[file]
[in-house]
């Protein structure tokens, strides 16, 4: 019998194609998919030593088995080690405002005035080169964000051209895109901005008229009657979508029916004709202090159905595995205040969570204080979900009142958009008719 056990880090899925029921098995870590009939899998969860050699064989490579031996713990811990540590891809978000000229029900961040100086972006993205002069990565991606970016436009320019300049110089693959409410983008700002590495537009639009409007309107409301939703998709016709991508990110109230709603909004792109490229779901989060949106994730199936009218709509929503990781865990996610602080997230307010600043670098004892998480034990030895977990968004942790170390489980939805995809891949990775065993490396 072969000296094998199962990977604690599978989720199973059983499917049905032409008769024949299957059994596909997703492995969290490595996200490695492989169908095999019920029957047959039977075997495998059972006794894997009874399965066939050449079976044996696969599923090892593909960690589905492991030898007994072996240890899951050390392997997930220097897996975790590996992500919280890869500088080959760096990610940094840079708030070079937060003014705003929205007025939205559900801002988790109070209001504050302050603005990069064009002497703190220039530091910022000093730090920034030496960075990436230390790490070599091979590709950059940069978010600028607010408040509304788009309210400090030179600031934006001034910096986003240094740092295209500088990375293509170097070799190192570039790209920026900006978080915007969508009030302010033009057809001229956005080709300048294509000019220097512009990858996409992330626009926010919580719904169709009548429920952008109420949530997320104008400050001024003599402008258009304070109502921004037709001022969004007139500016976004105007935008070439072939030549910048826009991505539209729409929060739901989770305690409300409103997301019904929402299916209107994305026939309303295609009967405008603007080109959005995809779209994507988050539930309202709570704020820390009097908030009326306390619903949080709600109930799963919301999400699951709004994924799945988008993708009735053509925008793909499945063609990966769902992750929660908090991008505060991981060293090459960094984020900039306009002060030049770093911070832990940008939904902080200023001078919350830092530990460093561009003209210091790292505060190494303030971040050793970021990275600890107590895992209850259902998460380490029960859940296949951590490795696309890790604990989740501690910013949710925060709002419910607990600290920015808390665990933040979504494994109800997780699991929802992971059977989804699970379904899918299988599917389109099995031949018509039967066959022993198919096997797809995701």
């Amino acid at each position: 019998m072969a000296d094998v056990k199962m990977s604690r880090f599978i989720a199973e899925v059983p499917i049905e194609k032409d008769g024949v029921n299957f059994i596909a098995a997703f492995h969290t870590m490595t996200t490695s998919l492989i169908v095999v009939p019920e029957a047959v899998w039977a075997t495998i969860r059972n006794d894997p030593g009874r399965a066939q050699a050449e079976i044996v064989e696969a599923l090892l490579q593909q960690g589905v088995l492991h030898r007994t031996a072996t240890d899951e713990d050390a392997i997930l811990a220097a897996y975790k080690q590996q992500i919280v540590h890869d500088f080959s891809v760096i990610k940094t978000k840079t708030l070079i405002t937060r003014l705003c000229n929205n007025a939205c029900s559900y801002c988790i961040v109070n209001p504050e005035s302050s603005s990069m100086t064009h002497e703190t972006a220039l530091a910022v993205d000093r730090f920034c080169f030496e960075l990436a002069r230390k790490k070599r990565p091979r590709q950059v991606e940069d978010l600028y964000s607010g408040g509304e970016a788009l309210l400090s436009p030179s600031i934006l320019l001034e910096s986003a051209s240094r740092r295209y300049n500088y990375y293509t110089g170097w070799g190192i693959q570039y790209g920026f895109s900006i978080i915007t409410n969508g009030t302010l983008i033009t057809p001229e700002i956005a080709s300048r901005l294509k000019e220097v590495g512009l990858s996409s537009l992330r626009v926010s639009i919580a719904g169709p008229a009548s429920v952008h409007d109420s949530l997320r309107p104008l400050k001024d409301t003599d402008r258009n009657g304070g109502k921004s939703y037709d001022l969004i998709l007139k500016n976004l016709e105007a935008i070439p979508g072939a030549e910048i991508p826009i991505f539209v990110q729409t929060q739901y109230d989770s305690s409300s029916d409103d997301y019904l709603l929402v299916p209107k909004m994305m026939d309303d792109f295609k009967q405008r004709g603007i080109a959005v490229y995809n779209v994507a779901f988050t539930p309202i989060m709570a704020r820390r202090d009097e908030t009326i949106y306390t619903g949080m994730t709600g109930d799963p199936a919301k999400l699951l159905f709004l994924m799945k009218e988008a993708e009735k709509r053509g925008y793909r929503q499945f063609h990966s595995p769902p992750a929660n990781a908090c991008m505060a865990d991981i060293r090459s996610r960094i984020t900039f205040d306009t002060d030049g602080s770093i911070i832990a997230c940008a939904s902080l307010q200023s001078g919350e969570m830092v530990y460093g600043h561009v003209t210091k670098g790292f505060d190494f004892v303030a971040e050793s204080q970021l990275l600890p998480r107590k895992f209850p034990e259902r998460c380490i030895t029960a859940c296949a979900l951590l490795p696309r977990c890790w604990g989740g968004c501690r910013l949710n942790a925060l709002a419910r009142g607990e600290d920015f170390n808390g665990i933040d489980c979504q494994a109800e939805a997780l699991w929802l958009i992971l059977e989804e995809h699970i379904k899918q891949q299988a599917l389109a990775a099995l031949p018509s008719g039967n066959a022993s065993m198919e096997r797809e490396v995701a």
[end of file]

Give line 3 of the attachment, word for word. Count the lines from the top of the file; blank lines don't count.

């Amino acid at each position: 019998m072969a000296d094998v056990k199962m990977s604690r880090f599978i989720a199973e899925v059983p499917i049905e194609k032409d008769g024949v029921n299957f059994i596909a098995a997703f492995h969290t870590m490595t996200t490695s998919l492989i169908v095999v009939p019920e029957a047959v899998w039977a075997t495998i969860r059972n006794d894997p030593g009874r399965a066939q050699a050449e079976i044996v064989e696969a599923l090892l490579q593909q960690g589905v088995l492991h030898r007994t031996a072996t240890d899951e713990d050390a392997i997930l811990a220097a897996y975790k080690q590996q992500i919280v540590h890869d500088f080959s891809v760096i990610k940094t978000k840079t708030l070079i405002t937060r003014l705003c000229n929205n007025a939205c029900s559900y801002c988790i961040v109070n209001p504050e005035s302050s603005s990069m100086t064009h002497e703190t972006a220039l530091a910022v993205d000093r730090f920034c080169f030496e960075l990436a002069r230390k790490k070599r990565p091979r590709q950059v991606e940069d978010l600028y964000s607010g408040g509304e970016a788009l309210l400090s436009p030179s600031i934006l320019l001034e910096s986003a051209s240094r740092r295209y300049n500088y990375y293509t110089g170097w070799g190192i693959q570039y790209g920026f895109s900006i978080i915007t409410n969508g009030t302010l983008i033009t057809p001229e700002i956005a080709s300048r901005l294509k000019e220097v590495g512009l990858s996409s537009l992330r626009v926010s639009i919580a719904g169709p008229a009548s429920v952008h409007d109420s949530l997320r309107p104008l400050k001024d409301t003599d402008r258009n009657g304070g109502k921004s939703y037709d001022l969004i998709l007139k500016n976004l016709e105007a935008i070439p979508g072939a030549e910048i991508p826009i991505f539209v990110q729409t929060q739901y109230d989770s305690s409300s029916d409103d997301y019904l709603l929402v299916p209107k909004m994305m026939d309303d792109f295609k009967q405008r004709g603007i080109a959005v490229y995809n779209v994507a779901f988050t539930p309202i989060m709570a704020r820390r202090d009097e908030t009326i949106y306390t619903g949080m994730t709600g109930d799963p199936a919301k999400l699951l159905f709004l994924m799945k009218e988008a993708e009735k709509r053509g925008y793909r929503q499945f063609h990966s595995p769902p992750a929660n990781a908090c991008m505060a865990d991981i060293r090459s996610r960094i984020t900039f205040d306009t002060d030049g602080s770093i911070i832990a997230c940008a939904s902080l307010q200023s001078g919350e969570m830092v530990y460093g600043h561009v003209t210091k670098g790292f505060d190494f004892v303030a971040e050793s204080q970021l990275l600890p998480r107590k895992f209850p034990e259902r998460c380490i030895t029960a859940c296949a979900l951590l490795p696309r977990c890790w604990g989740g968004c501690r910013l949710n942790a925060l709002a419910r009142g607990e600290d920015f170390n808390g665990i933040d489980c979504q494994a109800e939805a997780l699991w929802l958009i992971l059977e989804e995809h699970i379904k899918q891949q299988a599917l389109a990775a099995l031949p018509s008719g039967n066959a022993s065993m198919e096997r797809e490396v995701a």